Last week, music-streaming company SoundCloud announced that they were laying off half their staff and shuttering offices in San Francisco and London. As if that wasn’t bad enough, TechCrunch then reported the company would only have enough money to last for 50 more days (which the company denied).
Nevertheless, panic ensued, artists started backing up their tracks, fans doubled down on listening to their Trapsoul jams, and internet archivists scrambled to download SoundCloud’s more than 135 million tracks onto independent servers.
In a blog post on Friday, SoundCloud’s CEO Alex Ljung insisted that “Soundcloud is here to stay” and that the layoffs were part of a master plan to whip the company back into sound financial shape. But will it be enough to save the company? Enter Chance the Rapper, whose album, Coloring Book, was the most downloaded on the platform in 2016.
On Thursday, he mysteriously tweeted “I’m working on the SoundCloud thing” and the next day, wrote that he just “had a very fruitful call” with Ljung.
DeadMau5, of course, just had to weigh in as well, sarcastically congratulating Chance the Rapper on his new “boat anchor” after the rapper tweeted about his conversation with Ljung, comparing discovering talent on SoundCloud to “taking a chick on a date and she’s on Instagram all day” (gross), and offering up his unsolicited opinion on how he would save Soundcloud:
In summary, sure. I could turn the SoundCloud shitshow around with a decent team. But why fix someone else's fuckup after paying for it?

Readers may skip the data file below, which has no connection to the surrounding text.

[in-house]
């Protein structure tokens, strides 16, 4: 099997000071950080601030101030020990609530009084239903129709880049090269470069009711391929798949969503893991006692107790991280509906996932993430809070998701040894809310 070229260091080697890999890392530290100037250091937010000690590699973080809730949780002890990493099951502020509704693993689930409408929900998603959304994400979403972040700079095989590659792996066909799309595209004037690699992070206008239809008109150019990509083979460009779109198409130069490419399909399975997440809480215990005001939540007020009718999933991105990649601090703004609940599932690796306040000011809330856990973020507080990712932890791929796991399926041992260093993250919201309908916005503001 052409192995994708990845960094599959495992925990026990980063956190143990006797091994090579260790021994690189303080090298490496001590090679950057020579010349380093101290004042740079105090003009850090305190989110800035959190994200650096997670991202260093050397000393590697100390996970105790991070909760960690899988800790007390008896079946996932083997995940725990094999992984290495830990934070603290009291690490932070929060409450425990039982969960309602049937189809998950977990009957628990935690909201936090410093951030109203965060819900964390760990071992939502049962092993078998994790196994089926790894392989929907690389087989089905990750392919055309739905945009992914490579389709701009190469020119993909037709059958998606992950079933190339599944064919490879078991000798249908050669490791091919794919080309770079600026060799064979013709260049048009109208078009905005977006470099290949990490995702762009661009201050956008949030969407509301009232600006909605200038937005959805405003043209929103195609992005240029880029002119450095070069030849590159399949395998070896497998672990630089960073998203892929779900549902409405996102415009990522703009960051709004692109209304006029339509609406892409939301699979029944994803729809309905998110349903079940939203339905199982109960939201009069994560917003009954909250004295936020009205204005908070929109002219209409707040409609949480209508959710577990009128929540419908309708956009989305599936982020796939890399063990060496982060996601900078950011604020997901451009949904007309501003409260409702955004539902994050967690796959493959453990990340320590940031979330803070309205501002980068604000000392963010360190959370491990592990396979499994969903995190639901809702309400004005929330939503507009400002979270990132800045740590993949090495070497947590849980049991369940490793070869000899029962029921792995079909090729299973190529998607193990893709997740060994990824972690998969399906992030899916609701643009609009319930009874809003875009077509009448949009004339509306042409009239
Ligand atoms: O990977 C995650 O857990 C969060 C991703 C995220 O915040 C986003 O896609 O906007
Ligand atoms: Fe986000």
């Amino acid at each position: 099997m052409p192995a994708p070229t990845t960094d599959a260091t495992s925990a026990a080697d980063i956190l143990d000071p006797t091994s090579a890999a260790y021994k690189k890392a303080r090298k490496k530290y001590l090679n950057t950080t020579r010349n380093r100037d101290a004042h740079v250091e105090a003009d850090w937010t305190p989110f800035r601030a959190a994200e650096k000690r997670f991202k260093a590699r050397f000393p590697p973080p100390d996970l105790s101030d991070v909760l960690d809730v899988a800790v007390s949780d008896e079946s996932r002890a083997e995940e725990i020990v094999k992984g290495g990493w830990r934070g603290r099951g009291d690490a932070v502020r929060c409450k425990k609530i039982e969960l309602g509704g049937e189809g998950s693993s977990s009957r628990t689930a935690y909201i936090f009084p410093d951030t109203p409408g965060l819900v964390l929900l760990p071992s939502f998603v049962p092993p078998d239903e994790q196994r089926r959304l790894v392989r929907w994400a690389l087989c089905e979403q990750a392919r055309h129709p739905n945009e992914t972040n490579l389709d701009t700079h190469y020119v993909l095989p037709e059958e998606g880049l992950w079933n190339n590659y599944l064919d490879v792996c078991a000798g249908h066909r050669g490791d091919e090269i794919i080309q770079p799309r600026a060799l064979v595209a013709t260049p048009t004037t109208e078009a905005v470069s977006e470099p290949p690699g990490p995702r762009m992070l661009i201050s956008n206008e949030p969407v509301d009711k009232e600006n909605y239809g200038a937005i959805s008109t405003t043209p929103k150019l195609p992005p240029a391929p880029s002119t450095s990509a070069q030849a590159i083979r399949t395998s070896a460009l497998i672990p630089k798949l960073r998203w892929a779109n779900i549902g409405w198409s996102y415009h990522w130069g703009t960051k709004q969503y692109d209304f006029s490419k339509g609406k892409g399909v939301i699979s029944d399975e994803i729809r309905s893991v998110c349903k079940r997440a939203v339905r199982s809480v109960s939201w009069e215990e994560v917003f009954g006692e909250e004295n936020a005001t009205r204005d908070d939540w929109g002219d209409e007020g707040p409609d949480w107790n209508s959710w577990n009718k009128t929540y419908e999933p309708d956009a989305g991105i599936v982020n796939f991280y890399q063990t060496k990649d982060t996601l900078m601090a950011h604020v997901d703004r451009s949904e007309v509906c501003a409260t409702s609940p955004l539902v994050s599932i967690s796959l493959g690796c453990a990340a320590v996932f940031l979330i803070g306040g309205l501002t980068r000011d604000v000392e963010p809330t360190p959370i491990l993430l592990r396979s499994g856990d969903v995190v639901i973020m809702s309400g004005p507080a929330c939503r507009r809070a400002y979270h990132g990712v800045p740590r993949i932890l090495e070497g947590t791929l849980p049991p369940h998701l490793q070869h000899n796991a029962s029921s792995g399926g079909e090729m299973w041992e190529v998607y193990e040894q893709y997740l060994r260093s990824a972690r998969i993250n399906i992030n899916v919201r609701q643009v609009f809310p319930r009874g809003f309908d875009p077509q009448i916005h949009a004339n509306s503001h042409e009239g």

— dead mow cinco (@deadmau5) July 14, 2017
Thanks for your insight, Deadmau5!
If one thing is clear from all this, it’s that so far nobody has really been able to figure out this whole 'music streaming revenue model' in a way that benefits both artists (who need money to support their careers) and consumers (who for the most part, don’t want to pay for the music they listen to).
SoundCloud’s main competitor, Spotify, is still not turning a profit—in fact, their losses grew by 133 percent in 2016. And then there’s always the convoluted, murky quagmire of copyright and licensing issues (or, what happens when thousands of DJ’s put up mixes with copyrighted material on them).
In any case, as a tool to discover new music, SoundCloud is valuable because it provides the lowest barrier for entry for emerging musicians (which, on one hand, can produce this monstrosity, but on the other hand, can also seed vibrant hiphop counter-movements like ‘SoundCloud rap’). Let’s hope they can find a way to work it out somehow.